Brancaster Chronicle No. 50: Anthony Smart Sculptures

The 16/17 Series, No.1, H71cm. [view 1] (all sculptures in mild steel)

22nd July 2017, the artist’s studio near King’s Lynn.

Taking part: Anne Smart, Anthony Smart, Emyr Williams, John Pollard, Alexandra Harley, David Lendrum, Helga Joergens-Lendrum, Robin Greenwood, Sarah Greenwood, Hilde Skilton, Mark Skilton, Noela James.

 

 

The 16/17 Series, No.1, H71cm. [view 2]

The 16/17 Series No.2, H88cm. [view 1]

The 16/17 Series No.2, H88cm. [view 2]

 

The 16/17 Series No.3, H92cm. [view 1]

The 16/17 Series No.3, H92cm. [view 2]

The 16/17 Series No.3, H92cm. [view 3]

 

The 16/17 Series No.4, H84cm. [view 1]

The 16/17 Series No.4, H84cm. [view 2]

 

The 16/17 Series No.5, H73cm. [view 1]

The 16/17 Series No.5, H73cm. [view 2]

The 16/17 Series No.5, H73cm. [view 3]

 

The 16/17 Series No.6, H73cm. [view 1]

The 16/17 Series No.6, H73cm. [view 2]

The 16/17 Series No.6, H73cm. [view 3]

 

The 16/17 Series No.7, H74cm. [view 1]

The 16/17 Series No.7, H74cm. [view 2]

The 16/17 Series No.7, H74cm. [view 3]

 

16 comments
  1. There is a moment in this film when people – I think Mark in particular – are talking about the expressive content in the individual parts of a particular sculpture, to which I respond that such content is entirely speculative until the moment that it can contribute to a total, “whole-work” expressivity. In other words, one cannot make parts expressive in themselves, from the beginning (expressive of what?), no matter what is done to the material at an early stage. All one can do is make stuff that “does” things. As to what they do exactly, I think that has to be left indeterminate for abstract sculpture when it is no longer tied to physical or structural objecthood. Maybe “doing-ness” is all one can describe, and even that cannot be prescribed. I think this is an interesting topic, and in the end perhaps Mark and I are saying something similar from different directions, since he is of the opinion that the parts in the sculpture that began this bit of the discussion are over-expressive and get in the way of what the whole sculpture wants to say.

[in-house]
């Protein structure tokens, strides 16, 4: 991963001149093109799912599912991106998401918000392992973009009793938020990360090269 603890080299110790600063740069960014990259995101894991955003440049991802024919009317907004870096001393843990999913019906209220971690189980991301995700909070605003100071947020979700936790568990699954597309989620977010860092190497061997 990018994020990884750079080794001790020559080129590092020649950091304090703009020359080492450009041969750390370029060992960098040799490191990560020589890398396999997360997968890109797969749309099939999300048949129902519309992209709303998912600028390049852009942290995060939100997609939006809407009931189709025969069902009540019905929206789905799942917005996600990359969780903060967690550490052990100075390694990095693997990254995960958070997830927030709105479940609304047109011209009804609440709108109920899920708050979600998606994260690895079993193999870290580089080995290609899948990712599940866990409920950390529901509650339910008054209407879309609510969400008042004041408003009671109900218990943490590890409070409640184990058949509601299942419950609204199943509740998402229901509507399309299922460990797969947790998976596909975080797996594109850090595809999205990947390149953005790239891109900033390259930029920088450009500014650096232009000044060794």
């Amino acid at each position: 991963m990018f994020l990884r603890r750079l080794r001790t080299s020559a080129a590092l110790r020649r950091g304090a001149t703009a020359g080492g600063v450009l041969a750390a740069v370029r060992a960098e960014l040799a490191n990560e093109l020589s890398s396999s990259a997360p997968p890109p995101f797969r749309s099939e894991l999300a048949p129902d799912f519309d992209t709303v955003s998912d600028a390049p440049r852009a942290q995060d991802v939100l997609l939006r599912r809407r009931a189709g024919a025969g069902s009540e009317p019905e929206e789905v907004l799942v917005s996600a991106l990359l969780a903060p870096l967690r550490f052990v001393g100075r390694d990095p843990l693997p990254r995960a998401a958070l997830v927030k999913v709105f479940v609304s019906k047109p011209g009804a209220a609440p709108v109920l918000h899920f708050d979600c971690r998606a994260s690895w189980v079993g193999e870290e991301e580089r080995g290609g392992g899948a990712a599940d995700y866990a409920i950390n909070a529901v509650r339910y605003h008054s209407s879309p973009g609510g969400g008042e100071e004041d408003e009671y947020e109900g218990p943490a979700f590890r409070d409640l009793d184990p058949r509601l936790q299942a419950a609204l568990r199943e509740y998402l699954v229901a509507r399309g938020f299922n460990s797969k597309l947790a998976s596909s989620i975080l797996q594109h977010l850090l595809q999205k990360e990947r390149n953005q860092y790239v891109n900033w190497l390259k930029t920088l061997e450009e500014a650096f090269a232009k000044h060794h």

There is an example, which I wish I’d made more of at the time, in sculpture No 6 (view 2, just discernible at centre right) where there is a “barley-sugar” twist element, to all intents and purposes made in exactly the same manner as a number of other pieces of metal that we can see in other works by Tony, both this year and last. They are made by taking a strip of metal and twisting it into a long, spiralling, corkscrew shape. I can’t say I have ever liked this element much in previous work, but in this piece the spiralling is further bent into something between a “U” curve and a “V”, and forms the most delicate transition of space, pressurised but resistant (just enough) and entirely, unselfconsciously effective and particular in its activity within this singular sculpture’s whole action… and thus, and only then, does it become expressive. Of what, though? Not “of” anything. I briefly thought that the whole sculpture might exist to support this “moment”, but that’s taking it too far, since the sculpture is full of such things. They come at you from all angles, giving you what you want, to go anywhere, from anywhere.